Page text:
Home Baltistan Division ‘I love Pakistan’s people more than its mountains’, says Vanessa O’Brien

‘I love Pakistan’s people more than its mountains’, says Vanessa O’Brien

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ISLAMABAD: British-American mountaineer Vanessa O’Brien who scaled K2 addresses a news conference in Islamabad. APP/Irshad Sheikh
K2, the second highest mountain in the world

ISLAMABAD, Aug 15: American-British Mountaineer #Vanessa #O’Brien, who scaled K2 last month, said on Tuesday that the warmth and love she received in Pakistan was matchless stating, “I love Pakistan’s people more than its mountains.”
Addressing a news conference at a local hotel, Vanessa said she had found Pakistani people loving and caring.

“I love Pakistan, its people and will like to travel it again,” the 52-year-old former banker said, adding she would prefer to do something for Pakistan and its youth.
She said there were so many opportunities in Pakistan, it needed support in various sectors and she would like to do something for this country.
Vanessa, who had already scaled Mount Everest and other top peaks around the globe, said technically #K2 was more difficult peak than #Everest.
“Less than 400 people have climbed the second highest peak in the world and for every five that conquered it, one dies. This compares to Everest where 7,600 people have scaled that mountain,” she said.
“As far as women, who have climbed K2, I’m officially the 20th, just a speck compared to Everest’s 489 women,” she said.
She appreciated her team members saying, “I’m extremely proud of this team for their dedication, perseverance, bravery and commitment to reach the summit of K2 and to take additional risk.”
Responding to a question she said women should try to come forward and do something different. “They should try new things. And I believe they are capable of doing anything.
“But they also need the support and backing of men. Men should be forthcoming. Their support can help women achieve their goals,” she said.
“I believe one should set their sights high, announce their intentions, ask for help, learn from their mistakes, believe in guardian angels and not let others tell you it’s over until you say it’s over.
“Pivot outside your comfort zone, to try something new, knowing that you have the safety net of accumulated knowledge, skills and experience that no one can take away from you,” she added.

Fastest woman climber

After two unsuccessful attempts to scale the mountain in 2015 and 2016, Vanessa O’Brien, became the first American-British woman to summit the 8,611-meter-high K2, known as the ‘savage mountain’ on July 28.

Her team member, Icelandic climber John Snorri Sigurjónsson, became the first man from the Nordic country to summit K2. Her team was comprised of three Chinese climbers,  Zhang Liang, Jing Xue, Azong, seven Nepali Sherpas — Mingma, Dawa Gyalje, Tsering Pemba, Nima Tshering, Lakpa Nuru, Nima Nuru and Ang Tsering.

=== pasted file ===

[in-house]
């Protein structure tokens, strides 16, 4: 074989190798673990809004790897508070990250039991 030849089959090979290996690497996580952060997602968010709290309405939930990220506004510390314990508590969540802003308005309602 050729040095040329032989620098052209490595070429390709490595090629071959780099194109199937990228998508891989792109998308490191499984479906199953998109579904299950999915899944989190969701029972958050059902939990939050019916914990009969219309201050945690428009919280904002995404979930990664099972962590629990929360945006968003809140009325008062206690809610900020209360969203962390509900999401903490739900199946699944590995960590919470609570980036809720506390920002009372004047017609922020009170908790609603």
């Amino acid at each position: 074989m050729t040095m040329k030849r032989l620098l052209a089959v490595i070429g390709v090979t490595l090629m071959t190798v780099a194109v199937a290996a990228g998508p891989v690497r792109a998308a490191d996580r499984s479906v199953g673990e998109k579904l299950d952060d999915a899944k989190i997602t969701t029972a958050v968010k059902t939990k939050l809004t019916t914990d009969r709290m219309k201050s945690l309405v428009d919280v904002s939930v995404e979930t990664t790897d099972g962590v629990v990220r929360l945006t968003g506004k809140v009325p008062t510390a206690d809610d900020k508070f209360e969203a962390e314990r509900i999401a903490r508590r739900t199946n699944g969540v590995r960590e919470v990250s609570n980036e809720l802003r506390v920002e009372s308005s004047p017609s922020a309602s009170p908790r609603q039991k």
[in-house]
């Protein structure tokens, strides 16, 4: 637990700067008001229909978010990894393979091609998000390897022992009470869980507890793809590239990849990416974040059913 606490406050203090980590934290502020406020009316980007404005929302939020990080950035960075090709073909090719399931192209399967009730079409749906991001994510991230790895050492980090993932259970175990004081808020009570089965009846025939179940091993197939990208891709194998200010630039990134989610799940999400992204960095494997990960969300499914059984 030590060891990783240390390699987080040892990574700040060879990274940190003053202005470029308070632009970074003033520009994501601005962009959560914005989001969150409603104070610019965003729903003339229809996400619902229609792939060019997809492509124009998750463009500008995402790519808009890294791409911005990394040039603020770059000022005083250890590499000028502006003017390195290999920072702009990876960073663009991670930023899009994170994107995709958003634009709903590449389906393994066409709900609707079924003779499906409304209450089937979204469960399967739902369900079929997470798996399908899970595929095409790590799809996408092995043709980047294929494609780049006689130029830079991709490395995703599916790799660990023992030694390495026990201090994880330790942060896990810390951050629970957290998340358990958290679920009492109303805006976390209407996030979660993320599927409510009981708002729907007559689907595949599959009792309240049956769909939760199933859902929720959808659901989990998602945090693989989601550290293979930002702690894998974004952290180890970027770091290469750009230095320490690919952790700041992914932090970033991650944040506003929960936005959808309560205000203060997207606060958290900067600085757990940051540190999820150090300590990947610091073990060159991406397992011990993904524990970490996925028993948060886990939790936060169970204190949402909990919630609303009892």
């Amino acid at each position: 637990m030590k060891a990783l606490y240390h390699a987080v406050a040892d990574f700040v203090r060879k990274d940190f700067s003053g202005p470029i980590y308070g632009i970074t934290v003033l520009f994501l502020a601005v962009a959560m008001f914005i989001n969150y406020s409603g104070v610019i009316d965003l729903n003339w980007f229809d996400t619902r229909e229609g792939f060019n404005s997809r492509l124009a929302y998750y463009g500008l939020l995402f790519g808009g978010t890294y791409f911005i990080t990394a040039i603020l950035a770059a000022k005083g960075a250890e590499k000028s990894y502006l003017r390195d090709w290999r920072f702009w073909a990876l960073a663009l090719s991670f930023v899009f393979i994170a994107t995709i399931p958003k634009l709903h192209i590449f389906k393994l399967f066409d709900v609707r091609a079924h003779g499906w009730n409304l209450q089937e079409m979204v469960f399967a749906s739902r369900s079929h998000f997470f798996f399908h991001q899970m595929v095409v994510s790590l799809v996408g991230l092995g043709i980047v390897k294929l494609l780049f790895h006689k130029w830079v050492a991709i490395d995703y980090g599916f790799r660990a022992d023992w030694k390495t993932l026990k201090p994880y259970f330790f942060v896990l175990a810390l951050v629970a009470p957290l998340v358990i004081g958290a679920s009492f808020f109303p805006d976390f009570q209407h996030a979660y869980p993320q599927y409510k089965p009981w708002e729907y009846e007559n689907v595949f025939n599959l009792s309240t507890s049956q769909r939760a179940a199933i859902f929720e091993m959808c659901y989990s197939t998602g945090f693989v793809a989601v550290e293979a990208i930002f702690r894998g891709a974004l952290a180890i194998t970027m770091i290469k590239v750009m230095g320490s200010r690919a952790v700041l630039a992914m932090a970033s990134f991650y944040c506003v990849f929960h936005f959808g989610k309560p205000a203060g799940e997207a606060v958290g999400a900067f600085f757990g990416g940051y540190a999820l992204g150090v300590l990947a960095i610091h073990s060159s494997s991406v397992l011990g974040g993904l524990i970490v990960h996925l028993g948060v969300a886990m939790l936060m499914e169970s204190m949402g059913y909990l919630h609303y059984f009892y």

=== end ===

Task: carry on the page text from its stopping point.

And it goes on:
The summits came after a spell of harsh weather and heavy snowfall on the mountain.

O’Brien, according to the Guinness World Record, is the first woman to set a speed record to complete the #Explorers #Grand #Slam (#Seven #Summits plus skiing the last degree to the #North and #South #Poles) in 11 months, and one of only nine women to do so in the world. She climbed Mount Everest, the world’s highest peak at 29,035 feet, in 2012.

“It is said when you climb Everest, you are a mountaineer in the eyes of the world, but when you climb K2 you are a mountaineer in the eyes of other climbers,” said O’Brien before her climb.

“K2 fascinates me because while it is not quite as high as Everest, it is technically more challenging with exposed rock, steeper terrain and higher avalanche risk.”


The ‘savage mountain’

Located in the Karakoram Ranges on the Pakistan-Chinese border, K2 is the second-highest and 22nd most prominent mountain in the world with an elevation of 28,253 feet (8,612 meters) and a prominence of 13,179 feet (4,017 meters).

The name K2 was given in 1852 by British surveyor T.G. Montgomerie with “K” denoting the ‘Karakoram’ and ‘2’ as its second position on the list of highest mountains. During his survey, Montgomerie, standing on Mountain Haramukh, 125 miles to the south, noted two prominent peaks to the north, calling them K1 and K2. While he kept native names, he found that K2 did not have a known name. Later K2 was named Godwin-Austen for Haversham Godwin-Austen (1834-1923), an early British surveyor and explorer. Godwin-Austen climbed 1,000 meters up a spur of Masherbrum above Urdukas and fixed the approximate height and position of K2 from there, according to Catherine Moorehead, the author of The K2 Man And His Molluscs, a biography of Godwin-Austen. The local name in Balti language for K2 is Chhogo Ri, meaning ‘large mountain’ or Kechu. The Chinese call the mountain Qogir meaning ‘Great Mountain’.

The fatality rate on K2 is 27 percent. If you attempt K2, you have a 1 in 4 chance of dying. Before the 2008 tragedy, of the 198 climbers who climbed the peak, 53 died on K2, three times the 9 percent fatality rate on Everest and next to Annapurna, the second most dangerous 8,000-meter peak.

As of 2017, over 352 climbers reached K2’s summit, while at least 82 died.


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